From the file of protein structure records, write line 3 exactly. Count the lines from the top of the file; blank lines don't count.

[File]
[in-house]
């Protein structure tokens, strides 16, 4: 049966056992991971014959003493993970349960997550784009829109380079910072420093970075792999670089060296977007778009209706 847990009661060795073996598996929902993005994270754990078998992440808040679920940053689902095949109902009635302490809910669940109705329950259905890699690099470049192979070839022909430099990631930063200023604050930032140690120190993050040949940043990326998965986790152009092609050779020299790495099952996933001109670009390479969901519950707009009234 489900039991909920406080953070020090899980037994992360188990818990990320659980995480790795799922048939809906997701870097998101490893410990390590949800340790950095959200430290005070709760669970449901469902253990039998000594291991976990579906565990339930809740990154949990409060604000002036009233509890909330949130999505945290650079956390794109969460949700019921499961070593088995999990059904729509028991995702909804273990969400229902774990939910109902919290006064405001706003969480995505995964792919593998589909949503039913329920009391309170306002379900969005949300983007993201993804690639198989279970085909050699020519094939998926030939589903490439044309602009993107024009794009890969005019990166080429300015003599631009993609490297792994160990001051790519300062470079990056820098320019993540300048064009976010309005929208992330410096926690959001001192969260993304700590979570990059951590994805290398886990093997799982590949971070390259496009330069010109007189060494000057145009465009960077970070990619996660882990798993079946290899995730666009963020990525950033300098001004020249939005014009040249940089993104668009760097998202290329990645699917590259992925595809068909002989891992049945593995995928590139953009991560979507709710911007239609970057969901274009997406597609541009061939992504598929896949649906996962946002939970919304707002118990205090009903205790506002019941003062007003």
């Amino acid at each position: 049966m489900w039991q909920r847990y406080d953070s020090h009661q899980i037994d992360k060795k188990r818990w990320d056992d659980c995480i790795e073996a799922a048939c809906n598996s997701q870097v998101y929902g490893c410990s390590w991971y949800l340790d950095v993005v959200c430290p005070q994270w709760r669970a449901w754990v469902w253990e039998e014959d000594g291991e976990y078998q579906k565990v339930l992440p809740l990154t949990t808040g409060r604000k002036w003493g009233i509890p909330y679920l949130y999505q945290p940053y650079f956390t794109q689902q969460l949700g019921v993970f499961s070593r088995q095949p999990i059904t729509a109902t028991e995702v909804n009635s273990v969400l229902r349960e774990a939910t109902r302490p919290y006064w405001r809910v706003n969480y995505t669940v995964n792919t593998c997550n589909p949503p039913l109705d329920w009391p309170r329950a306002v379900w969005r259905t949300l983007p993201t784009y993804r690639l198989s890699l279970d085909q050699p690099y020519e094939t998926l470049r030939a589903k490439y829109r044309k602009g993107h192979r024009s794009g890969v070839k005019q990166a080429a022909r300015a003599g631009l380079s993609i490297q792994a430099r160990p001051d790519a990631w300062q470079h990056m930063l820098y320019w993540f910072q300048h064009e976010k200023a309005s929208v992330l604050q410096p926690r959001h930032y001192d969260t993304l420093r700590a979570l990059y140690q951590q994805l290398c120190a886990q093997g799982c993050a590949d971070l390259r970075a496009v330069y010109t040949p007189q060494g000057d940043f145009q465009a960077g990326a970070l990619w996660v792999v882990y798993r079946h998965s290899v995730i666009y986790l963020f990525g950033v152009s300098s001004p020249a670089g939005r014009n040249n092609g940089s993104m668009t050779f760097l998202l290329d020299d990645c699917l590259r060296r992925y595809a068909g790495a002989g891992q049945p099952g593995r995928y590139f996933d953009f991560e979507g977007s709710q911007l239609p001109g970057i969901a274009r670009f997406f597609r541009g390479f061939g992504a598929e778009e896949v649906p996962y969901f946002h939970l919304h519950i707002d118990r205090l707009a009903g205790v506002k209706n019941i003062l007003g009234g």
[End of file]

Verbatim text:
């Amino acid at each position: 049966m489900w039991q909920r847990y406080d953070s020090h009661q899980i037994d992360k060795k188990r818990w990320d056992d659980c995480i790795e073996a799922a048939c809906n598996s997701q870097v998101y929902g490893c410990s390590w991971y949800l340790d950095v993005v959200c430290p005070q994270w709760r669970a449901w754990v469902w253990e039998e014959d000594g291991e976990y078998q579906k565990v339930l992440p809740l990154t949990t808040g409060r604000k002036w003493g009233i509890p909330y679920l949130y999505q945290p940053y650079f956390t794109q689902q969460l949700g019921v993970f499961s070593r088995q095949p999990i059904t729509a109902t028991e995702v909804n009635s273990v969400l229902r349960e774990a939910t109902r302490p919290y006064w405001r809910v706003n969480y995505t669940v995964n792919t593998c997550n589909p949503p039913l109705d329920w009391p309170r329950a306002v379900w969005r259905t949300l983007p993201t784009y993804r690639l198989s890699l279970d085909q050699p690099y020519e094939t998926l470049r030939a589903k490439y829109r044309k602009g993107h192979r024009s794009g890969v070839k005019q990166a080429a022909r300015a003599g631009l380079s993609i490297q792994a430099r160990p001051d790519a990631w300062q470079h990056m930063l820098y320019w993540f910072q300048h064009e976010k200023a309005s929208v992330l604050q410096p926690r959001h930032y001192d969260t993304l420093r700590a979570l990059y140690q951590q994805l290398c120190a886990q093997g799982c993050a590949d971070l390259r970075a496009v330069y010109t040949p007189q060494g000057d940043f145009q465009a960077g990326a970070l990619w996660v792999v882990y798993r079946h998965s290899v995730i666009y986790l963020f990525g950033v152009s300098s001004p020249a670089g939005r014009n040249n092609g940089s993104m668009t050779f760097l998202l290329d020299d990645c699917l590259r060296r992925y595809a068909g790495a002989g891992q049945p099952g593995r995928y590139f996933d953009f991560e979507g977007s709710q911007l239609p001109g970057i969901a274009r670009f997406f597609r541009g390479f061939g992504a598929e778009e896949v649906p996962y969901f946002h939970l919304h519950i707002d118990r205090l707009a009903g205790v506002k209706n019941i003062l007003g009234g």